Summer Bass fishing

Eric Davis

Mayhood’s Sporting Goods

CHENANGO COUNTY – July often starts as a decent fishing with the fish dispersed almost everywhere in the lake from shallow to deep. This is a slight extension from the post spawn as fish are actively feeding to get back to a healthy shape.

As the water temperature rises above 75-80 degrees, bass start to get sluggish to conserve energy. This usually puts them into an ambush-predator type of mode. Look for fish in weedbeds early in the morning or other shallow cover such as downed trees or stumps.

As the sun gets higher in the sky, the bass will either go to deep water where it is cooler or they will hide under cover such as boat docks or lily pads. Fish deep diving crankbaits that run at least 10 feet deep in water that is slightly shallower. This causes the bait to dig into the bottom with the lip and stir up the bottom. This gets fish to come investigate it because there could be crayfish or something disrupting the bottom.

Try a tailless worm such as the Yamamoto senko fished wacky rigged around the boat docks. With some practice, you can skip the worm right up under the dock into the shade where the bass are hiding. Let it slowly sink and wait for the tap-tap feeling of a bass sucking the worm into its mouth. Spinnerbaits can be productive along the edge of weedbeds, retrieve them so that you can feel the lure ticking along the tops of the weeds.

This is the time for my favorite type of fishing, plastic frogs in the lily pads. Nothing beats watching a wake through the pads coming at your frog and then a fish erupting into the air to grab the frog. If you want to try this technique you may need to upgrade some of your equipment to handle the conditions.

You will want to get a seven foot or longer rod with either a medium-heavy or a heavy action. This is so it can handle the weight of the fish plus wads of lily pads that will always get tangled with your line and allow you to make pretty long casts.

The reel you use should be a low gear ratio to ask more of a winch. I prefer to use a bait casting setup for frog fishing since there is no line twist when the line is retrieved plus it has more of a winching effect than spinning reels.

Lastly, the line you use will need to be beefed up. Braided line is useful as you can get very high breaking strength in a smaller diameter compared to monofilament or fluorocarbon. My preference is to use either 50 or 65 lb. test braid, whatever is on sale when I buy the line.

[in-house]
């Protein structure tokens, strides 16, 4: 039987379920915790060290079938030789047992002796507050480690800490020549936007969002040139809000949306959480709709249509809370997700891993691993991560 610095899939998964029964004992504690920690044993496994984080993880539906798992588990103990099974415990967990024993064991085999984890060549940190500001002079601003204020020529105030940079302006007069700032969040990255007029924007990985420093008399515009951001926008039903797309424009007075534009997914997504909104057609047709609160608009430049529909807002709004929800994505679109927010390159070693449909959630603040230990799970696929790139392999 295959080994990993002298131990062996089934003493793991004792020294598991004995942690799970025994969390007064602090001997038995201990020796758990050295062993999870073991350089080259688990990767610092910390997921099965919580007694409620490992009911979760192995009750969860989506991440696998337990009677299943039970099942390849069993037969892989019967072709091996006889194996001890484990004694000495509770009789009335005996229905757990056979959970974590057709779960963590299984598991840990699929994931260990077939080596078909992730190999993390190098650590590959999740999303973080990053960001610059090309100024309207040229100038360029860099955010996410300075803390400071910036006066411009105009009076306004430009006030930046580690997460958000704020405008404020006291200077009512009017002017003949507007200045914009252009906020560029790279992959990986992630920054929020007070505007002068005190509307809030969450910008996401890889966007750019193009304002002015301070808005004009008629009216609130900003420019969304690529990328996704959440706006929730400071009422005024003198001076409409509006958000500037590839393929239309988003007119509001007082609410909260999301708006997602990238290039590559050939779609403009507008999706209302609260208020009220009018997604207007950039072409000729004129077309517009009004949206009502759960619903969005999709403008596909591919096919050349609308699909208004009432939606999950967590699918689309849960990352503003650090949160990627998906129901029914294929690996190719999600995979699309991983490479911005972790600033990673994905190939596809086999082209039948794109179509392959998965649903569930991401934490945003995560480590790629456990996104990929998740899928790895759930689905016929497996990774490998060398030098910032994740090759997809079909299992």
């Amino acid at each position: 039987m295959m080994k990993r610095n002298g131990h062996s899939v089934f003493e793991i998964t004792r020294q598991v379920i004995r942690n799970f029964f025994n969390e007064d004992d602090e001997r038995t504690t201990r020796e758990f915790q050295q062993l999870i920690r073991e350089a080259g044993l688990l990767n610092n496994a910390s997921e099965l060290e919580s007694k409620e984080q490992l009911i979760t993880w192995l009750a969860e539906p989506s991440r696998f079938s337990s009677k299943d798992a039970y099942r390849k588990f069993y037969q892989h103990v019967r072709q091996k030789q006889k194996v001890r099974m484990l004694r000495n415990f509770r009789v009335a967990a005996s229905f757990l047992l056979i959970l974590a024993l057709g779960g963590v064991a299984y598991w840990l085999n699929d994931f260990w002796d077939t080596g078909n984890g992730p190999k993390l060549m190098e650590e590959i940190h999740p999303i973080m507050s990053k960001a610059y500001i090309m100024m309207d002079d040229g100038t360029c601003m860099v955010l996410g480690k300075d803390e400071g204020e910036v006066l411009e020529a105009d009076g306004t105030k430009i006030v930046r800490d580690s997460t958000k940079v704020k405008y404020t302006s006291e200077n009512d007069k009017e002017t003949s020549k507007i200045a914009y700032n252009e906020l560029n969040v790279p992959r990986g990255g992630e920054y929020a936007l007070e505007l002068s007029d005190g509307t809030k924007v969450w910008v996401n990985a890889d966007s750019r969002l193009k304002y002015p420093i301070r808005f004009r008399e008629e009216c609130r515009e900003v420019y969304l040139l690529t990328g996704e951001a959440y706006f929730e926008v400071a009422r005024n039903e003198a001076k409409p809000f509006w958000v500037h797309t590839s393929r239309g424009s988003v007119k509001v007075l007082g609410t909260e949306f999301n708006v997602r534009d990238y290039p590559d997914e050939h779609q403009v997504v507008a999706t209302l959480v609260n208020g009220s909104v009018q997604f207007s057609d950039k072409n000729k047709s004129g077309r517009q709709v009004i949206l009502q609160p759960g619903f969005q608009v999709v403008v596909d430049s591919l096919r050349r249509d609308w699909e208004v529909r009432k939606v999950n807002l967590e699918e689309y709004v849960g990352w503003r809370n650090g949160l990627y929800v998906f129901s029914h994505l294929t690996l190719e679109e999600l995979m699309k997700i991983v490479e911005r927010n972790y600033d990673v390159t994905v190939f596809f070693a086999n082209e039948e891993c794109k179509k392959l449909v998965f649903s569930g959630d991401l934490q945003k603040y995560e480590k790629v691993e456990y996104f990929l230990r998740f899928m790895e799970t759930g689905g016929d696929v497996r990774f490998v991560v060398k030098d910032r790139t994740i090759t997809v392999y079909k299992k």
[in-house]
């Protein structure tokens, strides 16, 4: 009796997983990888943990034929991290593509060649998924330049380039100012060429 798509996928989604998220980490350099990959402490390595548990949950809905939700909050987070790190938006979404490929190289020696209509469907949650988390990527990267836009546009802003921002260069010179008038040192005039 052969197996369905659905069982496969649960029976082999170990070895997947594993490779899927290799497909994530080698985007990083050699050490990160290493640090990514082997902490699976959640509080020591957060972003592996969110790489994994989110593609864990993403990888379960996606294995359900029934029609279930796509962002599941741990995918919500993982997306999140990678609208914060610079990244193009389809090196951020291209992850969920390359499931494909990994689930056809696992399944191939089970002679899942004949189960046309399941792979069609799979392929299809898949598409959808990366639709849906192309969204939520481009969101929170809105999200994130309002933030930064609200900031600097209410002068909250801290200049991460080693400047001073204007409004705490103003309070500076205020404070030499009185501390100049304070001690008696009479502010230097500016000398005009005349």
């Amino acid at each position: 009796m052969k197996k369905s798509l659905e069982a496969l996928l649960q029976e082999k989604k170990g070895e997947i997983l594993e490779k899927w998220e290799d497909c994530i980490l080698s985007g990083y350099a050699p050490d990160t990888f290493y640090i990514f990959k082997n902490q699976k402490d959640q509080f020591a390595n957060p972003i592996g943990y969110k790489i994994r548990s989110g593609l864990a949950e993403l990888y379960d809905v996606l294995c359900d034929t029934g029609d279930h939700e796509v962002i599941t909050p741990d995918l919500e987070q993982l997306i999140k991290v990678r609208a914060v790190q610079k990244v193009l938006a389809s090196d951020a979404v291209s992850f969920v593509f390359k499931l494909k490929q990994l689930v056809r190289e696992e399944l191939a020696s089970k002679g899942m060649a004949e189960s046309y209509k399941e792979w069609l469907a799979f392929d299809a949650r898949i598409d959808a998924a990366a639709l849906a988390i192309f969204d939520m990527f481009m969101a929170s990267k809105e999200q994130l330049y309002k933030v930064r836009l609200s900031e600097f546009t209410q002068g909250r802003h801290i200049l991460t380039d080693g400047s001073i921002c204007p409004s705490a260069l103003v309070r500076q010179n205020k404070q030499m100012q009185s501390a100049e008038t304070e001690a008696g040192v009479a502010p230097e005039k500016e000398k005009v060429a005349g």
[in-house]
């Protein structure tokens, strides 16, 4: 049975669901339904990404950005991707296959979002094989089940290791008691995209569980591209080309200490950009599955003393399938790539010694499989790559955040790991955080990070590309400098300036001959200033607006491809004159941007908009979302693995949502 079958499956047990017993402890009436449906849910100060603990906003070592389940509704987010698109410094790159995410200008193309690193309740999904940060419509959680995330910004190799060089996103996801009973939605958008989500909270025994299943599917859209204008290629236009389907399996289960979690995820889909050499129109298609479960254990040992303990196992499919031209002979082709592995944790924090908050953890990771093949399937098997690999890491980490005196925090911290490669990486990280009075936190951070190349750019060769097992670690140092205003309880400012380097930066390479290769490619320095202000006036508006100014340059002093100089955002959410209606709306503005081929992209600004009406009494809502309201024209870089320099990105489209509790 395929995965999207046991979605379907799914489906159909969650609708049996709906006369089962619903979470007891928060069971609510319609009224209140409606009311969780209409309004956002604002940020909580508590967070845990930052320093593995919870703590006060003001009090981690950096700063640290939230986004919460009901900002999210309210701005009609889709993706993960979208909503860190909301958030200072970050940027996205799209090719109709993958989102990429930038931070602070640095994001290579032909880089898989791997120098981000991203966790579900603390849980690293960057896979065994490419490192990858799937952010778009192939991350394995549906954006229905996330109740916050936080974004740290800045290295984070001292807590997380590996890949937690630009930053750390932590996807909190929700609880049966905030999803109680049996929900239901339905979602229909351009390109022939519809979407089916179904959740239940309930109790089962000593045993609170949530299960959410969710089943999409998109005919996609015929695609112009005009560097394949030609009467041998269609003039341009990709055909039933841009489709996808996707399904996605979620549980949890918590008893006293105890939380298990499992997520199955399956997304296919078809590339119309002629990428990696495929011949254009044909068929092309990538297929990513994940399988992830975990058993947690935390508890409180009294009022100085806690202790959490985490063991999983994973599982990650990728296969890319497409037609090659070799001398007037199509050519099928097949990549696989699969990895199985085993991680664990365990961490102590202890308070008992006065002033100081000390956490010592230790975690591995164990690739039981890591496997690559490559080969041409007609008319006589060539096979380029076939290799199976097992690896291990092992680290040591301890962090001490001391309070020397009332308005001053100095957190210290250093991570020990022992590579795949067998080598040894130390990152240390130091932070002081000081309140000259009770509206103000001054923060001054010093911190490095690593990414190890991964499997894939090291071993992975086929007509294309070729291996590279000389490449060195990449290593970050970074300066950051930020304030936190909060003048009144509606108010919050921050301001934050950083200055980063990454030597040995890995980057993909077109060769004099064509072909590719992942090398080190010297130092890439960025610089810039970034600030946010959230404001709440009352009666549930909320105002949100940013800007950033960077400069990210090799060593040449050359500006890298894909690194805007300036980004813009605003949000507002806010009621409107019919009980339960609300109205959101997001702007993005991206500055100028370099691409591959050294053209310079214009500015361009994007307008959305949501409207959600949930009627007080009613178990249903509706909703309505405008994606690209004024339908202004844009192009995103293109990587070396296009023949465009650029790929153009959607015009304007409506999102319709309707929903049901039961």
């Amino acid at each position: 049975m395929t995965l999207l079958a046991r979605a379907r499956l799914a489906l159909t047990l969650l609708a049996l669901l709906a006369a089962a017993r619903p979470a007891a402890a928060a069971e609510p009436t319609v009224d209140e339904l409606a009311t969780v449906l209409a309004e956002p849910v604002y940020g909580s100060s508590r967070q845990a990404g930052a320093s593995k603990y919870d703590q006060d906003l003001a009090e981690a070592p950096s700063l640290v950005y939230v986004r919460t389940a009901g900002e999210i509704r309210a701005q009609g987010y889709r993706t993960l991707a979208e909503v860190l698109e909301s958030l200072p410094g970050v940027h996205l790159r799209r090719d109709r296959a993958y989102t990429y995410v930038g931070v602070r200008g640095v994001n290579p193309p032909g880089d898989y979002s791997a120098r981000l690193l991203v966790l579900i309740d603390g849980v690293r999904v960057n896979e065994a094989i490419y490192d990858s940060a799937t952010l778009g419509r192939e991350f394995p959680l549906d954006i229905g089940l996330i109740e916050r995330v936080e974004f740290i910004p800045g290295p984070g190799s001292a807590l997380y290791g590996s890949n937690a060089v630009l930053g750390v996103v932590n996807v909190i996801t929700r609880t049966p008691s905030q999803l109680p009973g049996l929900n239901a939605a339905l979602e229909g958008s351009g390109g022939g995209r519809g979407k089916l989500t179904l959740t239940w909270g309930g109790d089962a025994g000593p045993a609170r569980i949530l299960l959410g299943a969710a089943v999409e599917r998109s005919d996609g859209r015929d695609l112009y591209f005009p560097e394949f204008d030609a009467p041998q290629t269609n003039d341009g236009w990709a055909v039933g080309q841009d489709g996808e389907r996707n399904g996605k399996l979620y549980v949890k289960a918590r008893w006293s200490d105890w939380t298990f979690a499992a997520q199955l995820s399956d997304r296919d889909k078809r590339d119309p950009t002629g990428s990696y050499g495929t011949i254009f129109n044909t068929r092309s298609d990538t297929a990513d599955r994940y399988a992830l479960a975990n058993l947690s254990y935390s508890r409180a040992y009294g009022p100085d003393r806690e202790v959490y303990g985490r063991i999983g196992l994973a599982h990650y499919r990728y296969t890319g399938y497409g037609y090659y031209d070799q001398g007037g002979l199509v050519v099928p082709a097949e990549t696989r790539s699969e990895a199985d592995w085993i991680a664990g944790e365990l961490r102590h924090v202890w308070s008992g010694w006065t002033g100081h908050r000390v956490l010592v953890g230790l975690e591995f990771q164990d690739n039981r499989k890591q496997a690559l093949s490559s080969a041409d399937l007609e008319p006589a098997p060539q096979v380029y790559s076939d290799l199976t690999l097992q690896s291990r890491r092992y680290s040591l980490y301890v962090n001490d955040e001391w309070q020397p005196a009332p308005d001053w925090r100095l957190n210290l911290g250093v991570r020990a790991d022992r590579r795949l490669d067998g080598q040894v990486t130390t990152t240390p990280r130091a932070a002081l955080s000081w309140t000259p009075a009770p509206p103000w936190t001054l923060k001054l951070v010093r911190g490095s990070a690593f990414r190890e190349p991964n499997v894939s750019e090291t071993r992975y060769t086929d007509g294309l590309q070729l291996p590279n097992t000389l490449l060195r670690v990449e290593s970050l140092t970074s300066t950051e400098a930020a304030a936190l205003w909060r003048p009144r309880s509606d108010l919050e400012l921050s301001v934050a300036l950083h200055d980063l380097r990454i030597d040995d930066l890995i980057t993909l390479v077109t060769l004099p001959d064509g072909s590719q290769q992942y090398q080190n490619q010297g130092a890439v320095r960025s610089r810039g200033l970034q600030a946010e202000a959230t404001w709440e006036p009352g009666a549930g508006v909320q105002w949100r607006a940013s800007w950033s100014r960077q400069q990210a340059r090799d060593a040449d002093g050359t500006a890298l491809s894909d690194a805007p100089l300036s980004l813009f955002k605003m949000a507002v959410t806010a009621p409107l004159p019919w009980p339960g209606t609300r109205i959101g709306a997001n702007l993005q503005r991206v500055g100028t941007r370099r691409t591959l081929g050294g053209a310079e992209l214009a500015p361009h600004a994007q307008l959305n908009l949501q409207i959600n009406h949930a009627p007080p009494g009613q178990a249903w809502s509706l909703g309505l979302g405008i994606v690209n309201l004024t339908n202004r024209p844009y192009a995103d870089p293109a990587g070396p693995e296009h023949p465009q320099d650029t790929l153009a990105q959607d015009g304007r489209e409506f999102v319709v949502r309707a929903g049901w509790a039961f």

When buying braided line, read the packaging as it can come in smaller spools of 100 yards instead of the 300 yard spools that monofilament usually comes in. It may be smart to buy a small spool to experiment and to get a larger spool once you find the line that works best for you.

A larger spool will allow you to use the same line for two or three spoolings. When choosing your lures, it is easy to be sucked in to buying the ones that look extremely realistic from the top. However, the bottom is what you should focus on. This is the only thing that the fish will see from beneath the water. Try to get at least one frog for each of the following bottom colors; white, yellow, and black.

White and yellow are useful for bright days to better mimic live frogs. The black belly works better in cloudy weather and at dawn or dusk as it creates a better silhouette in low light.

There are a couple of options when you look at frogs, either floating frogs or sinking frogs. Floating frogs obviously float and can be better when the fish are swiping at the frog but not always grabbing it on the first pass. If a fish tries to eat the frog but misses, you can stop, retrieve and let the frog sit still for a second in case the fish comes back. Or you can twitch it on slack line so it doesn’t really move far but still has some movement.

The frogs that sink typically need to be rigged with a very large offset shank work to make them weedless, often termed as weightless Texas-rigged. These require a constant reeling to keep the frog on the surface while its ‘feet’ paddle or buzz. When the fish are aggressive, these frogs can work better as they often have a higher hookset to strike ratio than the floating frogs.

Another good option is to have a tailless plastic worm rigged either Texas-style, without a weight or wacky – depends on how thick the cover is – as a follow-up bait for when fish miss your frog.

A well placed cast with the worm often results in a fish getting caught. I like fishing in the afternoon on bright sunny days and in the evening when using frogs.


– Mayhood’s Sporting Goods

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